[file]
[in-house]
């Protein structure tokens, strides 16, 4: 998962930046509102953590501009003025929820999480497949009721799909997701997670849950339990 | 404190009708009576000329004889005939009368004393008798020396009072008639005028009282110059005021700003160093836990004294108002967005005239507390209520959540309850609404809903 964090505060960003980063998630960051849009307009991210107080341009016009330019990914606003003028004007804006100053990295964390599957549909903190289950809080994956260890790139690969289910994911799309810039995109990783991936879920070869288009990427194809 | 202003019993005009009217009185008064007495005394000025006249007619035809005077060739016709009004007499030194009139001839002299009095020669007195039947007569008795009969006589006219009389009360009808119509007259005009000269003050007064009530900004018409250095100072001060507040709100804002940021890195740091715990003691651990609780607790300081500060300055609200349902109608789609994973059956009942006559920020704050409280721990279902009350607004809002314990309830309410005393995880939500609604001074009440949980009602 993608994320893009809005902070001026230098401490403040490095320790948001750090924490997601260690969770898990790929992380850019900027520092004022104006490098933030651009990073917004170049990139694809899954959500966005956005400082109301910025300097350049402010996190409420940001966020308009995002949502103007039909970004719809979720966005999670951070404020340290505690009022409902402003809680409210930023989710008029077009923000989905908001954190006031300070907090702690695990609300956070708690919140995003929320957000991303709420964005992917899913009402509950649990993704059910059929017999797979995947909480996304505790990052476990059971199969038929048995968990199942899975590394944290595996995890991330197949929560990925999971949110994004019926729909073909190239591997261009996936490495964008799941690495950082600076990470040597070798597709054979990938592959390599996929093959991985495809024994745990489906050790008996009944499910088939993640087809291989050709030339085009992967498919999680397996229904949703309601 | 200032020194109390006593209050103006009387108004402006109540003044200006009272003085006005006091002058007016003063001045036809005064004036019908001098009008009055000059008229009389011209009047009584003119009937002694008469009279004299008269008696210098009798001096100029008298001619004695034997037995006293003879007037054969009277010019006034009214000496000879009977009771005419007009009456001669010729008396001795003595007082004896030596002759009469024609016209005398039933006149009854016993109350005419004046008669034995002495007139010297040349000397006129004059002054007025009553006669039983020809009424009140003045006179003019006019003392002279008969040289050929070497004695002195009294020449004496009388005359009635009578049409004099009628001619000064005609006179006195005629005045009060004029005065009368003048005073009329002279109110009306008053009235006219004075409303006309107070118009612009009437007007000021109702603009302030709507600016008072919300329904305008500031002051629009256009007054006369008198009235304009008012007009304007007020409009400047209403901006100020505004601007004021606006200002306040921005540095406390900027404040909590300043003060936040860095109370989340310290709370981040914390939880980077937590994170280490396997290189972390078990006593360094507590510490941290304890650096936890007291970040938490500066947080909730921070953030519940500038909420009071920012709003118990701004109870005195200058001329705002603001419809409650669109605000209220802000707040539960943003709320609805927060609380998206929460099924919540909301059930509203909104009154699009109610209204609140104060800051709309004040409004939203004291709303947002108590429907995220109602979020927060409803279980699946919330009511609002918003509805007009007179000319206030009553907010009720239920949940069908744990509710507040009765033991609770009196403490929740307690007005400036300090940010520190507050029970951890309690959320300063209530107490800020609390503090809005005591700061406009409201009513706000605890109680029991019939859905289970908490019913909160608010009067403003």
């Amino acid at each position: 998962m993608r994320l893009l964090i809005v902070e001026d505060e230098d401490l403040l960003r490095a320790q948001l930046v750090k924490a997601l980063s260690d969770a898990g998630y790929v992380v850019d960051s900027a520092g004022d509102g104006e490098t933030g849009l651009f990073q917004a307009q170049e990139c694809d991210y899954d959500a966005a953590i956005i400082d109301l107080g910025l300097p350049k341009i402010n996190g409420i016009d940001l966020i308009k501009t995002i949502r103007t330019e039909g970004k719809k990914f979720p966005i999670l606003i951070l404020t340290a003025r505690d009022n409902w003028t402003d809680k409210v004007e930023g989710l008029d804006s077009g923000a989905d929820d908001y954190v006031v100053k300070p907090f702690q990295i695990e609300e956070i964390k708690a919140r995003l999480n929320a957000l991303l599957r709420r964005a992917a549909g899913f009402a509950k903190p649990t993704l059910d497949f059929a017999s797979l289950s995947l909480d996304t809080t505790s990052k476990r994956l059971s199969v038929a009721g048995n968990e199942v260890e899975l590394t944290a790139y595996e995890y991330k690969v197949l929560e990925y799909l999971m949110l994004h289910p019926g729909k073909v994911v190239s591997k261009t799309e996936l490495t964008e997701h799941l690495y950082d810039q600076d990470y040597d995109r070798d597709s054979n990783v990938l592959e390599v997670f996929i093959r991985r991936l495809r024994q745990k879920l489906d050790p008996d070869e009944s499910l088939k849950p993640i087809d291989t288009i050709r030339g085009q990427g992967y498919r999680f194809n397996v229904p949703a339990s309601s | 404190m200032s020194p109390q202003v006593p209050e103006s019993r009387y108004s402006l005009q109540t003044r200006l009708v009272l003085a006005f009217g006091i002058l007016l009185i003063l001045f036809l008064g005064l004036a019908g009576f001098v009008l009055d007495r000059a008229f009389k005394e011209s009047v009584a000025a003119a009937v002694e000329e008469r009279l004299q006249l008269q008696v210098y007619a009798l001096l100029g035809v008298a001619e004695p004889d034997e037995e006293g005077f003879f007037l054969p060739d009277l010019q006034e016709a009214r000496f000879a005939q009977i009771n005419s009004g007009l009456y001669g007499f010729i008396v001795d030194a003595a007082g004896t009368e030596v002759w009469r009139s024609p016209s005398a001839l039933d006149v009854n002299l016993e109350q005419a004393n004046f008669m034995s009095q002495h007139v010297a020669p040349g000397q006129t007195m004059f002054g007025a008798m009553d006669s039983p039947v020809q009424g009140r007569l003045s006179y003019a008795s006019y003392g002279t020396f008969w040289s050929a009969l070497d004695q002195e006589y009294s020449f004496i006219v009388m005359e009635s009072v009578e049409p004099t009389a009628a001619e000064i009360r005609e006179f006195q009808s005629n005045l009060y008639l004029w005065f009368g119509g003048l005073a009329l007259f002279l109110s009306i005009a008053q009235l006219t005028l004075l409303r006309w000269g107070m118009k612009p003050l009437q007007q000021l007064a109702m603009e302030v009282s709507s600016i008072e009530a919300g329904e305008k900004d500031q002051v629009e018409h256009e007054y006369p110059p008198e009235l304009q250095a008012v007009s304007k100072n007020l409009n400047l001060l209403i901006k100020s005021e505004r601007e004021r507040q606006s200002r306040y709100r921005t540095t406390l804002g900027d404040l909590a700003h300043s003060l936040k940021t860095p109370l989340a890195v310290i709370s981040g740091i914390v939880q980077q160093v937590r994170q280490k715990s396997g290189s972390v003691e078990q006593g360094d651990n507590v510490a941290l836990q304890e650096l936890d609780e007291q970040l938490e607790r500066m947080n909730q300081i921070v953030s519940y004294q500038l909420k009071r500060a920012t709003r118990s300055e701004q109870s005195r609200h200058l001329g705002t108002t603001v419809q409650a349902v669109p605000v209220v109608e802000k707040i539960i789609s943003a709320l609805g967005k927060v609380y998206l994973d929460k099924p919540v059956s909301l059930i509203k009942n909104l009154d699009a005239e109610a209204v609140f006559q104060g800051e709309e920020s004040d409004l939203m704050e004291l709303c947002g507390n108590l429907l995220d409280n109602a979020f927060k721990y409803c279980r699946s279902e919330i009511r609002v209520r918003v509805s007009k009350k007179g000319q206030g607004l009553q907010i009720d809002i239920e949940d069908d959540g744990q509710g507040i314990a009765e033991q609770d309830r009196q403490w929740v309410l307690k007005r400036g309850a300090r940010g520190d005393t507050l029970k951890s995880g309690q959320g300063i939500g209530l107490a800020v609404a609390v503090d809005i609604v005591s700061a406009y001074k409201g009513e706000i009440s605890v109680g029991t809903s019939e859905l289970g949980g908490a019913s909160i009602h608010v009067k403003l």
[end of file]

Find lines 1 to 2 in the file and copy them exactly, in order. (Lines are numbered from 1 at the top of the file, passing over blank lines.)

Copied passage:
[in-house]
């Protein structure tokens, strides 16, 4: 998962930046509102953590501009003025929820999480497949009721799909997701997670849950339990 | 404190009708009576000329004889005939009368004393008798020396009072008639005028009282110059005021700003160093836990004294108002967005005239507390209520959540309850609404809903 964090505060960003980063998630960051849009307009991210107080341009016009330019990914606003003028004007804006100053990295964390599957549909903190289950809080994956260890790139690969289910994911799309810039995109990783991936879920070869288009990427194809 | 202003019993005009009217009185008064007495005394000025006249007619035809005077060739016709009004007499030194009139001839002299009095020669007195039947007569008795009969006589006219009389009360009808119509007259005009000269003050007064009530900004018409250095100072001060507040709100804002940021890195740091715990003691651990609780607790300081500060300055609200349902109608789609994973059956009942006559920020704050409280721990279902009350607004809002314990309830309410005393995880939500609604001074009440949980009602 993608994320893009809005902070001026230098401490403040490095320790948001750090924490997601260690969770898990790929992380850019900027520092004022104006490098933030651009990073917004170049990139694809899954959500966005956005400082109301910025300097350049402010996190409420940001966020308009995002949502103007039909970004719809979720966005999670951070404020340290505690009022409902402003809680409210930023989710008029077009923000989905908001954190006031300070907090702690695990609300956070708690919140995003929320957000991303709420964005992917899913009402509950649990993704059910059929017999797979995947909480996304505790990052476990059971199969038929048995968990199942899975590394944290595996995890991330197949929560990925999971949110994004019926729909073909190239591997261009996936490495964008799941690495950082600076990470040597070798597709054979990938592959390599996929093959991985495809024994745990489906050790008996009944499910088939993640087809291989050709030339085009992967498919999680397996229904949703309601 | 200032020194109390006593209050103006009387108004402006109540003044200006009272003085006005006091002058007016003063001045036809005064004036019908001098009008009055000059008229009389011209009047009584003119009937002694008469009279004299008269008696210098009798001096100029008298001619004695034997037995006293003879007037054969009277010019006034009214000496000879009977009771005419007009009456001669010729008396001795003595007082004896030596002759009469024609016209005398039933006149009854016993109350005419004046008669034995002495007139010297040349000397006129004059002054007025009553006669039983020809009424009140003045006179003019006019003392002279008969040289050929070497004695002195009294020449004496009388005359009635009578049409004099009628001619000064005609006179006195005629005045009060004029005065009368003048005073009329002279109110009306008053009235006219004075409303006309107070118009612009009437007007000021109702603009302030709507600016008072919300329904305008500031002051629009256009007054006369008198009235304009008012007009304007007020409009400047209403901006100020505004601007004021606006200002306040921005540095406390900027404040909590300043003060936040860095109370989340310290709370981040914390939880980077937590994170280490396997290189972390078990006593360094507590510490941290304890650096936890007291970040938490500066947080909730921070953030519940500038909420009071920012709003118990701004109870005195200058001329705002603001419809409650669109605000209220802000707040539960943003709320609805927060609380998206929460099924919540909301059930509203909104009154699009109610209204609140104060800051709309004040409004939203004291709303947002108590429907995220109602979020927060409803279980699946919330009511609002918003509805007009007179000319206030009553907010009720239920949940069908744990509710507040009765033991609770009196403490929740307690007005400036300090940010520190507050029970951890309690959320300063209530107490800020609390503090809005005591700061406009409201009513706000605890109680029991019939859905289970908490019913909160608010009067403003």